In his brief article, Murdock addresses issues revolving around the liberty afforded through gender in certain societies to initiate divorce proceedings, while others are unequally fortunate. Throughout the article, Murdock relies on conveying the societies discussed in terms of percentages, which weakly supports his attempts at statistical evidence. By briefly glossing over practices and traits shared within the 40, randomly chosen societies Murdock does not allow himself to explain detailed similarities. The data that has been put forth is very shallow and does not present any other cultural contexts to thoroughly or carefully examine the topic of divorce responsibly.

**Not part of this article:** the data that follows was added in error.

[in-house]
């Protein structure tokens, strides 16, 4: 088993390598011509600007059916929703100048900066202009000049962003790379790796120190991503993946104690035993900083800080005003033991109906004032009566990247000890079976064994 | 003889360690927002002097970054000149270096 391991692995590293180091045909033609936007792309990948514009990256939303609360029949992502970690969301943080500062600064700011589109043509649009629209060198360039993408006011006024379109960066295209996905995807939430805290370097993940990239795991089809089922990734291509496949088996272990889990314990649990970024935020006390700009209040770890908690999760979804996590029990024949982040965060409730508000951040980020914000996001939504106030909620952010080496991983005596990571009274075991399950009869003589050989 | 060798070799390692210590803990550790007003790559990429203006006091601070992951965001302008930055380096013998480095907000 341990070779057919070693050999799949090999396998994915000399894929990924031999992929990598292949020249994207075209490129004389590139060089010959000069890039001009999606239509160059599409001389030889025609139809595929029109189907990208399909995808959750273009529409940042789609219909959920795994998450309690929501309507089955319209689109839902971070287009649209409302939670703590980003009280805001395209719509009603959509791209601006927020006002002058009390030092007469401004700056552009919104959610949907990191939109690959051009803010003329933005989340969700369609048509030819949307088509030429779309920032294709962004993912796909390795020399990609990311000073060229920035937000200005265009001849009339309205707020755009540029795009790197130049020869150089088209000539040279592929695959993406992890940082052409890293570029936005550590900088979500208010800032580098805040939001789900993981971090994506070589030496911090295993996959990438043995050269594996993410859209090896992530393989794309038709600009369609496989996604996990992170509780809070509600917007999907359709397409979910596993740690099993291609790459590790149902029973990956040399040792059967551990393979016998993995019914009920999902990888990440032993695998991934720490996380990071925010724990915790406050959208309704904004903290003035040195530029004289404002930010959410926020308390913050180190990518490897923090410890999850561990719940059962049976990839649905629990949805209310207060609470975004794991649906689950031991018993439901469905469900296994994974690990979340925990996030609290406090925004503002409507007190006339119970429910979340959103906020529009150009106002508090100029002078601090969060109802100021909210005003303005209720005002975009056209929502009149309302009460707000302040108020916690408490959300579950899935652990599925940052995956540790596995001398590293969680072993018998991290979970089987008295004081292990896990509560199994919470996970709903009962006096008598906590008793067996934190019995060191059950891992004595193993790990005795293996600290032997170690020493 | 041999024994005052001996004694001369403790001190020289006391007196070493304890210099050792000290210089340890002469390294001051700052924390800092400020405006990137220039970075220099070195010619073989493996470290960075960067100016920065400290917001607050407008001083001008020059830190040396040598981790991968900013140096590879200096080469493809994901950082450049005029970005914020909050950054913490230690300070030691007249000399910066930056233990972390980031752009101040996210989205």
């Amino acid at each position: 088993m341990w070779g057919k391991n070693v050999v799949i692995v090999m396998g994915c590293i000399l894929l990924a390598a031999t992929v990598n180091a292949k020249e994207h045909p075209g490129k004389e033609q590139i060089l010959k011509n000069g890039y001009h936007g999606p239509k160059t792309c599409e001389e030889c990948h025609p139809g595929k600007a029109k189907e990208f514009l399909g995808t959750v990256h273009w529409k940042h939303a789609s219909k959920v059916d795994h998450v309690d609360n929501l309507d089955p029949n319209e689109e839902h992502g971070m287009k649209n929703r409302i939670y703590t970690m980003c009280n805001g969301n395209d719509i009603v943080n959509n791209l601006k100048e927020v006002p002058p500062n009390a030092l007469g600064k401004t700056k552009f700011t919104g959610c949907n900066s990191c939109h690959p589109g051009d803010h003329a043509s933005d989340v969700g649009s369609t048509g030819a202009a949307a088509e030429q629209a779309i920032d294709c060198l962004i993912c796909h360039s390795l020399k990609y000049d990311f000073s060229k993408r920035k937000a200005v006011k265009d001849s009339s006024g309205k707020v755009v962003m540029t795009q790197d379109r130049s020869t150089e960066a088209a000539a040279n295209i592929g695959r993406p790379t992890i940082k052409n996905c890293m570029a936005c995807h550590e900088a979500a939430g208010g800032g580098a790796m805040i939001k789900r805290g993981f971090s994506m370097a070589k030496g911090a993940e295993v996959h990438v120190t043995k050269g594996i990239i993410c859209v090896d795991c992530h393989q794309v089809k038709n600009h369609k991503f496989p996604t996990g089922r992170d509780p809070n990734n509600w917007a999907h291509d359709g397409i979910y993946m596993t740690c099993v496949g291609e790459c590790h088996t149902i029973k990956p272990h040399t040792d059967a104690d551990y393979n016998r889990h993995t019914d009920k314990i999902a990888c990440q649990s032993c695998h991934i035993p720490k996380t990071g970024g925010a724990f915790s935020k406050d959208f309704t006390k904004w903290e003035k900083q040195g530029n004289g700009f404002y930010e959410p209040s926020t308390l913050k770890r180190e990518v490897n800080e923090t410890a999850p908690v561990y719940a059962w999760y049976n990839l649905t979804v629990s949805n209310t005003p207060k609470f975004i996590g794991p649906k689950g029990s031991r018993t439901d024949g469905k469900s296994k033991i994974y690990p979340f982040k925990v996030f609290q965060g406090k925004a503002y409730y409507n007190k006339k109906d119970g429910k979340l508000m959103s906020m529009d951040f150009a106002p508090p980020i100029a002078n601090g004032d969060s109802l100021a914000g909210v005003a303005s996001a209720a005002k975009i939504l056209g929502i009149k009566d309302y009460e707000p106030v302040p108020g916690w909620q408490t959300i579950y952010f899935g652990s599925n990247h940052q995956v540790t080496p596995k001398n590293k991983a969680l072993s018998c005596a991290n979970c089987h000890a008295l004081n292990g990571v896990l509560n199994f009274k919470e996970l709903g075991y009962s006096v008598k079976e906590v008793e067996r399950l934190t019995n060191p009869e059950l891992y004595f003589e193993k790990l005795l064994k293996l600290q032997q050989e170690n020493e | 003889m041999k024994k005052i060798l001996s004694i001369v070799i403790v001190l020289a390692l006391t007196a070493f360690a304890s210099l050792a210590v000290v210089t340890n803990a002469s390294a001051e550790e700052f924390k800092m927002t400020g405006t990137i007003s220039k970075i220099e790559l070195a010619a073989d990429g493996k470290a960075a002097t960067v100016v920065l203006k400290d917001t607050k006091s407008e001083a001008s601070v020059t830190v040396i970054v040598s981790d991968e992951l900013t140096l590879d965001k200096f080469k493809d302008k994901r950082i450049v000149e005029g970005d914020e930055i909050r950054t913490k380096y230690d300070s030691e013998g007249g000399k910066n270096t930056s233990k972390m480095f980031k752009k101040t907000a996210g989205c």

By synthesizing cultural practices from 40 different societies, a cross-cultural analysis is certainly possible. However, Murdock does not adequately detail the significance of these traits until his very brief conclusion. The inclusion of the table also does not adequately detail the behaviors he is conveying, there is also a lack of why or how the inferences were made. Ultimately the chart provided is too simple and merely a restating of the article.

  • Wise Warrior  On June 9, 2012 at 5:26 am

    Please do the right thing and spread the truth so we can blow the lies and cover ups out of the water